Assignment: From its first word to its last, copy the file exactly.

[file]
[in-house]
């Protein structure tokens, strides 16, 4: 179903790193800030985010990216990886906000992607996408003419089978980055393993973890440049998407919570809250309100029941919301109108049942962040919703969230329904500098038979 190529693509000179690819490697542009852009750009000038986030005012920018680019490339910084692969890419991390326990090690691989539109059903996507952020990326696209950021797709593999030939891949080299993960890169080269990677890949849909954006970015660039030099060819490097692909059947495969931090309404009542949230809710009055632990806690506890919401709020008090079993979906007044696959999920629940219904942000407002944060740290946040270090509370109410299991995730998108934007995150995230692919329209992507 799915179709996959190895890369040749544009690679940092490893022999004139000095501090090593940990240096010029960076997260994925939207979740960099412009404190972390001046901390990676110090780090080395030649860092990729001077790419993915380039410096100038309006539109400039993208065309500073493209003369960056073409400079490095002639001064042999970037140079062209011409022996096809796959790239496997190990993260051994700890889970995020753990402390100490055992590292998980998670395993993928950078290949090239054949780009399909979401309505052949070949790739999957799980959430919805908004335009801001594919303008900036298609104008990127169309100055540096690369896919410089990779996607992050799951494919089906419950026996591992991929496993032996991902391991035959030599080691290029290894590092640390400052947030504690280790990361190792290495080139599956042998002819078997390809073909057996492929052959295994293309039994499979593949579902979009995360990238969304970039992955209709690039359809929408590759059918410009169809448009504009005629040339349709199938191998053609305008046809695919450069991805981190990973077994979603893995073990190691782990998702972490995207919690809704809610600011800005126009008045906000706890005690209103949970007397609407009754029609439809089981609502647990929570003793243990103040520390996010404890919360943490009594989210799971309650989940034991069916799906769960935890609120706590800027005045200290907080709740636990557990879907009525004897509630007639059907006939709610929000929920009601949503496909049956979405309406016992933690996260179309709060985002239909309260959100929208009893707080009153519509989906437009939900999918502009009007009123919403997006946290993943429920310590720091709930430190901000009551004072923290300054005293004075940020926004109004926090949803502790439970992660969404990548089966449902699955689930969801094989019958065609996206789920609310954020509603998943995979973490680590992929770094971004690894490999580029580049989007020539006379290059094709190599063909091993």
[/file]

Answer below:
[in-house]
């Protein structure tokens, strides 16, 4: 179903790193800030985010990216990886906000992607996408003419089978980055393993973890440049998407919570809250309100029941919301109108049942962040919703969230329904500098038979 190529693509000179690819490697542009852009750009000038986030005012920018680019490339910084692969890419991390326990090690691989539109059903996507952020990326696209950021797709593999030939891949080299993960890169080269990677890949849909954006970015660039030099060819490097692909059947495969931090309404009542949230809710009055632990806690506890919401709020008090079993979906007044696959999920629940219904942000407002944060740290946040270090509370109410299991995730998108934007995150995230692919329209992507 799915179709996959190895890369040749544009690679940092490893022999004139000095501090090593940990240096010029960076997260994925939207979740960099412009404190972390001046901390990676110090780090080395030649860092990729001077790419993915380039410096100038309006539109400039993208065309500073493209003369960056073409400079490095002639001064042999970037140079062209011409022996096809796959790239496997190990993260051994700890889970995020753990402390100490055992590292998980998670395993993928950078290949090239054949780009399909979401309505052949070949790739999957799980959430919805908004335009801001594919303008900036298609104008990127169309100055540096690369896919410089990779996607992050799951494919089906419950026996591992991929496993032996991902391991035959030599080691290029290894590092640390400052947030504690280790990361190792290495080139599956042998002819078997390809073909057996492929052959295994293309039994499979593949579902979009995360990238969304970039992955209709690039359809929408590759059918410009169809448009504009005629040339349709199938191998053609305008046809695919450069991805981190990973077994979603893995073990190691782990998702972490995207919690809704809610600011800005126009008045906000706890005690209103949970007397609407009754029609439809089981609502647990929570003793243990103040520390996010404890919360943490009594989210799971309650989940034991069916799906769960935890609120706590800027005045200290907080709740636990557990879907009525004897509630007639059907006939709610929000929920009601949503496909049956979405309406016992933690996260179309709060985002239909309260959100929208009893707080009153519509989906437009939900999918502009009007009123919403997006946290993943429920310590720091709930430190901000009551004072923290300054005293004075940020926004109004926090949803502790439970992660969404990548089966449902699955689930969801094989019958065609996206789920609310954020509603998943995979973490680590992929770094971004690894490999580029580049989007020539006379290059094709190599063909091993």